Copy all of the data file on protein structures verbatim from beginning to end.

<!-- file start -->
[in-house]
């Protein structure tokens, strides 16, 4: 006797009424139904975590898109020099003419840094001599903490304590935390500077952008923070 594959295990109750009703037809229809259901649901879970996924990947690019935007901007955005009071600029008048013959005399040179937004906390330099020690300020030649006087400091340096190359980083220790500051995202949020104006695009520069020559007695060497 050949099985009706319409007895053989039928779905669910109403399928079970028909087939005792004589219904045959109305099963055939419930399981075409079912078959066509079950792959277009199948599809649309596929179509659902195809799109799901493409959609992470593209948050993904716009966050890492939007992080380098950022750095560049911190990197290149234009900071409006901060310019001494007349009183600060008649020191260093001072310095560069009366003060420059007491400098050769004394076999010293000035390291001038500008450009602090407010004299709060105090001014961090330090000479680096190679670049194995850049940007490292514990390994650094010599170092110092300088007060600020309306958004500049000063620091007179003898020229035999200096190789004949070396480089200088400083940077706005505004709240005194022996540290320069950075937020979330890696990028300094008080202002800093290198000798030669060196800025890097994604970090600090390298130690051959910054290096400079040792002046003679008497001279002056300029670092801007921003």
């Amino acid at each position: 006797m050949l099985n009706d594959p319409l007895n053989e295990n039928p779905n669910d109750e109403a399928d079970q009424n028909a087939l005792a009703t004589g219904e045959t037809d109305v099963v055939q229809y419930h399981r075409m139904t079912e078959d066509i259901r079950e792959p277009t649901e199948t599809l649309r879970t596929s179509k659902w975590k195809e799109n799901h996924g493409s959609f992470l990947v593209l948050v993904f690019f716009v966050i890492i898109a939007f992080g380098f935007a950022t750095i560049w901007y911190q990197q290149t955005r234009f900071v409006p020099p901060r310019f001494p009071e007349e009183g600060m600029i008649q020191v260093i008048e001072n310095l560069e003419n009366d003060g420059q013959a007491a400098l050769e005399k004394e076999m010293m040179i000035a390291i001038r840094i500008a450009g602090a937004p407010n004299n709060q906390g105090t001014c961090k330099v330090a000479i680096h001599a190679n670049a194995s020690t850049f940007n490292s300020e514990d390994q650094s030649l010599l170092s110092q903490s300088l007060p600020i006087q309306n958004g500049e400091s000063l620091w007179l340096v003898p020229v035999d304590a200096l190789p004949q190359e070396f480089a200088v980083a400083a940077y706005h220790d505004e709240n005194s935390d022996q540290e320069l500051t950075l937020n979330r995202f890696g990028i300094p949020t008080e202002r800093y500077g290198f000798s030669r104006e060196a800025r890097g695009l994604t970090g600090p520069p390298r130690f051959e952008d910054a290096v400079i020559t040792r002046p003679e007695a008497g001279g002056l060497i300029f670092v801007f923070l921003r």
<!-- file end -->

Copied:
[in-house]
């Protein structure tokens, strides 16, 4: 006797009424139904975590898109020099003419840094001599903490304590935390500077952008923070 594959295990109750009703037809229809259901649901879970996924990947690019935007901007955005009071600029008048013959005399040179937004906390330099020690300020030649006087400091340096190359980083220790500051995202949020104006695009520069020559007695060497 050949099985009706319409007895053989039928779905669910109403399928079970028909087939005792004589219904045959109305099963055939419930399981075409079912078959066509079950792959277009199948599809649309596929179509659902195809799109799901493409959609992470593209948050993904716009966050890492939007992080380098950022750095560049911190990197290149234009900071409006901060310019001494007349009183600060008649020191260093001072310095560069009366003060420059007491400098050769004394076999010293000035390291001038500008450009602090407010004299709060105090001014961090330090000479680096190679670049194995850049940007490292514990390994650094010599170092110092300088007060600020309306958004500049000063620091007179003898020229035999200096190789004949070396480089200088400083940077706005505004709240005194022996540290320069950075937020979330890696990028300094008080202002800093290198000798030669060196800025890097994604970090600090390298130690051959910054290096400079040792002046003679008497001279002056300029670092801007921003």
């Amino acid at each position: 006797m050949l099985n009706d594959p319409l007895n053989e295990n039928p779905n669910d109750e109403a399928d079970q009424n028909a087939l005792a009703t004589g219904e045959t037809d109305v099963v055939q229809y419930h399981r075409m139904t079912e078959d066509i259901r079950e792959p277009t649901e199948t599809l649309r879970t596929s179509k659902w975590k195809e799109n799901h996924g493409s959609f992470l990947v593209l948050v993904f690019f716009v966050i890492i898109a939007f992080g380098f935007a950022t750095i560049w901007y911190q990197q290149t955005r234009f900071v409006p020099p901060r310019f001494p009071e007349e009183g600060m600029i008649q020191v260093i008048e001072n310095l560069e003419n009366d003060g420059q013959a007491a400098l050769e005399k004394e076999m010293m040179i000035a390291i001038r840094i500008a450009g602090a937004p407010n004299n709060q906390g105090t001014c961090k330099v330090a000479i680096h001599a190679n670049a194995s020690t850049f940007n490292s300020e514990d390994q650094s030649l010599l170092s110092q903490s300088l007060p600020i006087q309306n958004g500049e400091s000063l620091w007179l340096v003898p020229v035999d304590a200096l190789p004949q190359e070396f480089a200088v980083a400083a940077y706005h220790d505004e709240n005194s935390d022996q540290e320069l500051t950075l937020n979330r995202f890696g990028i300094p949020t008080e202002r800093y500077g290198f000798s030669r104006e060196a800025r890097g695009l994604t970090g600090p520069p390298r130690f051959e952008d910054a290096v400079i020559t040792r002046p003679e007695a008497g001279g002056l060497i300029f670092v801007f923070l921003r």